Continuing threat of terrorism won't go away

Tuesday, September 22, 2009

It's a problem that won't go away.

The latest proof is the arrest of a shuttle bus driver at Denver International Airport who, along with his father and a New York man were allegedly part of a wide al Qaeda bomb plot targeting mass transit systems in the United States.

Authorities allegedly found information on the DIA driver's laptop about how to make explosives, timers and fuses, as well as a small electronic scale and AA batteries.

A dozen or more people, many with ties to Afghanistan and Pakistan, are thought to be involved in the plot.

How many recent local travelers tried to get a glimpse of the arrested driver, wondering if he had given them a lift to their last flight out of Denver?

Those same travelers were probably annoyed by the Transportation Security Administration rules prohibiting liquids of more than three ounces in their carry on luggage, but another recent news story shed light on that rule as well.

Three British terrorists were convicted of conspiring to conceal liquid explosives in bottles of sports drinks to blow up at least seven transatlantic flights from London, murdering more than 1,500 people.

U.S. officials were so worried that one of the terror suspects was on board that a plane was turned back in mid-air two days before the men were arrested in 2006.

Compared to the possibilities, a little inconvenience with water bottles is a small price to pay.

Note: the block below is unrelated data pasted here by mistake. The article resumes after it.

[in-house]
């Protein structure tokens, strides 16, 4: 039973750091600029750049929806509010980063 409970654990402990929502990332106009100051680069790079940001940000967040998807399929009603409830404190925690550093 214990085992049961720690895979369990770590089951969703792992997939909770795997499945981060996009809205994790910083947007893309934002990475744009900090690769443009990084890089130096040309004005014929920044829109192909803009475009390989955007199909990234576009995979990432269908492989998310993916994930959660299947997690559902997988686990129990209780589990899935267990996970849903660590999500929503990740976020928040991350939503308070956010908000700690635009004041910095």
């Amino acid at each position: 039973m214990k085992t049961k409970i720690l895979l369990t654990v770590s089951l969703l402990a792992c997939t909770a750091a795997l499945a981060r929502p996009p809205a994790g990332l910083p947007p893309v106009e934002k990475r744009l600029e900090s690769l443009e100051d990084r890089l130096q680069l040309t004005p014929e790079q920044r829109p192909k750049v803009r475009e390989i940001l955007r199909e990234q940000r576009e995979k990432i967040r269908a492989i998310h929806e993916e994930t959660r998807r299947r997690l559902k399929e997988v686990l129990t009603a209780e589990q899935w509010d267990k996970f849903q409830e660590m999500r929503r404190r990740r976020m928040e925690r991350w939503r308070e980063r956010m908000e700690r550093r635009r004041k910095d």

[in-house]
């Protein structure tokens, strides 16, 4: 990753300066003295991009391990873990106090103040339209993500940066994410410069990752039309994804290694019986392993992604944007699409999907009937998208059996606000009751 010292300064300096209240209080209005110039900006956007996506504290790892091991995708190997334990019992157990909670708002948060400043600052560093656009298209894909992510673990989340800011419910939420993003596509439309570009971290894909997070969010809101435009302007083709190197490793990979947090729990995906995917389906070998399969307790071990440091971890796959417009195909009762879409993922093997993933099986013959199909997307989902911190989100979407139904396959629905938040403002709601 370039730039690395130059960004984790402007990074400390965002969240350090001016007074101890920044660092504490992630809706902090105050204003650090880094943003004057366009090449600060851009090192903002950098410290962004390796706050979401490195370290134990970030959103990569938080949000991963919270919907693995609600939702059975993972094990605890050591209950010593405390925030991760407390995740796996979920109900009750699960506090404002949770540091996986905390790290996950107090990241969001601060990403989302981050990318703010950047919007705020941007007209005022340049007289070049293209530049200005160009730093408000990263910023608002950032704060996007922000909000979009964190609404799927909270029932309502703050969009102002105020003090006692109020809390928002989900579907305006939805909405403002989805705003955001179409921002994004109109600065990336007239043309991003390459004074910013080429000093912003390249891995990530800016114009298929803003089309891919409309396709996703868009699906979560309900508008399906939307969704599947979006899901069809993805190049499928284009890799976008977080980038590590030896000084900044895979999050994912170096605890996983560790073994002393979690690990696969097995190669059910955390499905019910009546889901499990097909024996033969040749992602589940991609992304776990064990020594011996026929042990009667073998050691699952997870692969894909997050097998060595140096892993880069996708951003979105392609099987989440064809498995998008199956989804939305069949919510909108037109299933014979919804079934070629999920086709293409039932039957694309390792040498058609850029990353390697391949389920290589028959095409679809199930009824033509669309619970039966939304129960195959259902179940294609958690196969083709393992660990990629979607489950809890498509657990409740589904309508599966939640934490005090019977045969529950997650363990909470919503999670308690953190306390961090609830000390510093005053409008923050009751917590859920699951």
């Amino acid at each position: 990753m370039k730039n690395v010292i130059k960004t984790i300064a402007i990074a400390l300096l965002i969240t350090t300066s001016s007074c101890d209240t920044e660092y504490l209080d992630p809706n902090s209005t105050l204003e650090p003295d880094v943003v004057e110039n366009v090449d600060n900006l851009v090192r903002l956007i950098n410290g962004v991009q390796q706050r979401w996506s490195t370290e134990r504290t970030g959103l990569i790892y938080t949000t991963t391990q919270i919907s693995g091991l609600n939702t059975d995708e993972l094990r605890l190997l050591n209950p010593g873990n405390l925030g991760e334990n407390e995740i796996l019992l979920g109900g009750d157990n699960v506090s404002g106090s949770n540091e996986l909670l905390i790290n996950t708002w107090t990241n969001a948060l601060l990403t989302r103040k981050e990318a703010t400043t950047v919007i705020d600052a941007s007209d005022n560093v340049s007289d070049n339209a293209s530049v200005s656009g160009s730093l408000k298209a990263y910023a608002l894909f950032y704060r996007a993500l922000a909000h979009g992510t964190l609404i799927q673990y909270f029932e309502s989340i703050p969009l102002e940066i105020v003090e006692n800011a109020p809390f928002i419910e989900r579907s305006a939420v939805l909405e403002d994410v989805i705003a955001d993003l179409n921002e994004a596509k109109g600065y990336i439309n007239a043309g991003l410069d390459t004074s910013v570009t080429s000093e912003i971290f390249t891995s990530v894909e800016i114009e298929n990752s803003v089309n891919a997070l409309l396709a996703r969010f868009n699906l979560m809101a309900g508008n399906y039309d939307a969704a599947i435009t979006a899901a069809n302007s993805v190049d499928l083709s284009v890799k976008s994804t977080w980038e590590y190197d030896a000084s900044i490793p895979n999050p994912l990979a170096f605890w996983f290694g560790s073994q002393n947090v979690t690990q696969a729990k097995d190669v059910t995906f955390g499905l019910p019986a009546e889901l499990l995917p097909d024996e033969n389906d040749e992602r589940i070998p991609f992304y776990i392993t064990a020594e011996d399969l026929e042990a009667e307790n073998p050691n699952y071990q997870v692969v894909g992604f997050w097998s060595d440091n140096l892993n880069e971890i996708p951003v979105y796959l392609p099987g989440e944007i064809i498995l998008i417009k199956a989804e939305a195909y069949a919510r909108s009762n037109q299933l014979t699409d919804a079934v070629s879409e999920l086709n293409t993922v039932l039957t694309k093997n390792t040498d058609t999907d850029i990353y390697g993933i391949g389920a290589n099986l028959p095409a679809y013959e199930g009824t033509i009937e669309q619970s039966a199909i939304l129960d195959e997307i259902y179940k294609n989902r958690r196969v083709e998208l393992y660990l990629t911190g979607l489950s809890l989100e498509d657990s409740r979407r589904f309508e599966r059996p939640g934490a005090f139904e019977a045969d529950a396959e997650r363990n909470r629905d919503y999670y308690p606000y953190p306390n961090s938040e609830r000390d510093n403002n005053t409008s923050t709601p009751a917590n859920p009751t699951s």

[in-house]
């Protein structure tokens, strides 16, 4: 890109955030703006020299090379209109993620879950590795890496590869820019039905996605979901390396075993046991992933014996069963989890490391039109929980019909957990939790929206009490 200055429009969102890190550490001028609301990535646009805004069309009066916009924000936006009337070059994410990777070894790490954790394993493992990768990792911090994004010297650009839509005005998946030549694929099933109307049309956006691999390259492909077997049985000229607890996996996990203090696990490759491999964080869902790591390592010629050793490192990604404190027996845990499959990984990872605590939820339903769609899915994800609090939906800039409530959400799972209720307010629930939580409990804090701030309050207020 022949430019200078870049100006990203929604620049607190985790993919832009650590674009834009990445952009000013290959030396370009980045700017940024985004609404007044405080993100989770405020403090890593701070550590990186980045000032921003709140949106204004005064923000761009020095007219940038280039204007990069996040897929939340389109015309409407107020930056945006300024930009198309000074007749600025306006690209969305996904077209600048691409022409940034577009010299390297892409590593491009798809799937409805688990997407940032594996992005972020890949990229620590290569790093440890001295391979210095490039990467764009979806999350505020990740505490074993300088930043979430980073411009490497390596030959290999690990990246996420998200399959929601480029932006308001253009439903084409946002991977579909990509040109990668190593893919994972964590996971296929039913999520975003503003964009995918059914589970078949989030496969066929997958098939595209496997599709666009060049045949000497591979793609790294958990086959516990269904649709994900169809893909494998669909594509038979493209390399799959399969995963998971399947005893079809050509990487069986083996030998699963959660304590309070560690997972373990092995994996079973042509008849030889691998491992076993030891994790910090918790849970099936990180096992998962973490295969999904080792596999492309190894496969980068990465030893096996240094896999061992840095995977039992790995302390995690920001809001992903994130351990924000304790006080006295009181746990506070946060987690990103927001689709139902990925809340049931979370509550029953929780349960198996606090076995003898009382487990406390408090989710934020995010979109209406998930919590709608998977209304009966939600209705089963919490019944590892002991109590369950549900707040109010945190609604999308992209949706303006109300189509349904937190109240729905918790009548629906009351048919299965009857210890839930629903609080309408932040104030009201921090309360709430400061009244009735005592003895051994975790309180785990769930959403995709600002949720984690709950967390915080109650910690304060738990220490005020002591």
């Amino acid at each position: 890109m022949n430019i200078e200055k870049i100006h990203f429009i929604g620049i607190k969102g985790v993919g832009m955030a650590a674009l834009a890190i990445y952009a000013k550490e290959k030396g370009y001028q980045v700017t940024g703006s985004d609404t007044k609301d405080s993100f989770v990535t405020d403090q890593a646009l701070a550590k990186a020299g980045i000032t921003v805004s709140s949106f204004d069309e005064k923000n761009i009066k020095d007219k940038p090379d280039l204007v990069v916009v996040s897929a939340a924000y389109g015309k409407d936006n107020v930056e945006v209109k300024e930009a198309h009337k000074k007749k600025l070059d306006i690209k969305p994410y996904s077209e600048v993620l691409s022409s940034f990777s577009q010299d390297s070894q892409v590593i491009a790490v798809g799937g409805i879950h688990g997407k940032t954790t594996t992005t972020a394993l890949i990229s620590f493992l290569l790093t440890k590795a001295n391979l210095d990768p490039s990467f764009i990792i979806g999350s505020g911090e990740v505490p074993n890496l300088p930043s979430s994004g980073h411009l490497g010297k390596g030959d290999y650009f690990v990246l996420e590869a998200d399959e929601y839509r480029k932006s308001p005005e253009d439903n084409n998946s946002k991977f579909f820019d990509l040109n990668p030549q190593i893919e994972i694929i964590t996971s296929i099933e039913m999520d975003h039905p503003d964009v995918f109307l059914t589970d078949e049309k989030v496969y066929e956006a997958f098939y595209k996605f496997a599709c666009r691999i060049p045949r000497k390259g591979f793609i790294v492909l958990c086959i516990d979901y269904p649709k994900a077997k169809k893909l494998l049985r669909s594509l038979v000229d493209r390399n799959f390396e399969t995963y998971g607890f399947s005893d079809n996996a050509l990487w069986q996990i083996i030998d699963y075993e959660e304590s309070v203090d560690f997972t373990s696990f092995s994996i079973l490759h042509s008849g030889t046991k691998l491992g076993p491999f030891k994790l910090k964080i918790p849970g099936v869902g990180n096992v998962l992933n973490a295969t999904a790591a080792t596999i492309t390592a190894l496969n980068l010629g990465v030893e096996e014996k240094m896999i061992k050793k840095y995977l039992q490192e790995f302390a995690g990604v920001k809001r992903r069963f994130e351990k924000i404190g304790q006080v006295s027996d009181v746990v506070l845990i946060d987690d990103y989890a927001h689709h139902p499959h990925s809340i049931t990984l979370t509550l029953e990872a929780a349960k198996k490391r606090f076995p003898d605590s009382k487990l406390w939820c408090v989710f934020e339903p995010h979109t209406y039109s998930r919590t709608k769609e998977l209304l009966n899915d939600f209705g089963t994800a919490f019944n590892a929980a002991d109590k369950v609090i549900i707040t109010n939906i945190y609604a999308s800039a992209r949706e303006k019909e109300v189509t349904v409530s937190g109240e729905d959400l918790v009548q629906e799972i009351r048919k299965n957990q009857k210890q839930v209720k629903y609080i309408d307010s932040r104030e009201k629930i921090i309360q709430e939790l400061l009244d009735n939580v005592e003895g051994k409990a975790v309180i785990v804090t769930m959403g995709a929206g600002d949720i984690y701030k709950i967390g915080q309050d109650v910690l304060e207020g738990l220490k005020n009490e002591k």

How many of us don't know someone who has served -- even died -- in Iraq or Afghanistan? How many don't have a friend or loved one who has answered the call to serve in a far-off land?

No one.

Sen. Ben Nelson has called for a series of benchmarks in Afghanistan, similar to ones he championed in Iraq, to give citizens and policy makers something on which to judge the success or failure of our eight-year experience in that country.

President Obama is pondering a report from the top U.S. commander in Afghanistan, which said more troops are needed to keep the mission from turning into a failure. Will enough of us remember any lessons that may have been learned in Vietnam to avoid a similar protracted engagement in Iraq or Afghanistan?

Like Vietnam, where conflict was driven more by nationalism than the communist ideology we feared, the terror threat is driven by factors we may not understand.

The recent focus of public debate has been on health care reform, and with good cause. Few topics have the potential to touch every one of us in a more profound way.

But for the diligence and good luck of law enforcement authorities, a terrorist attack could steal the spotlight at any time.

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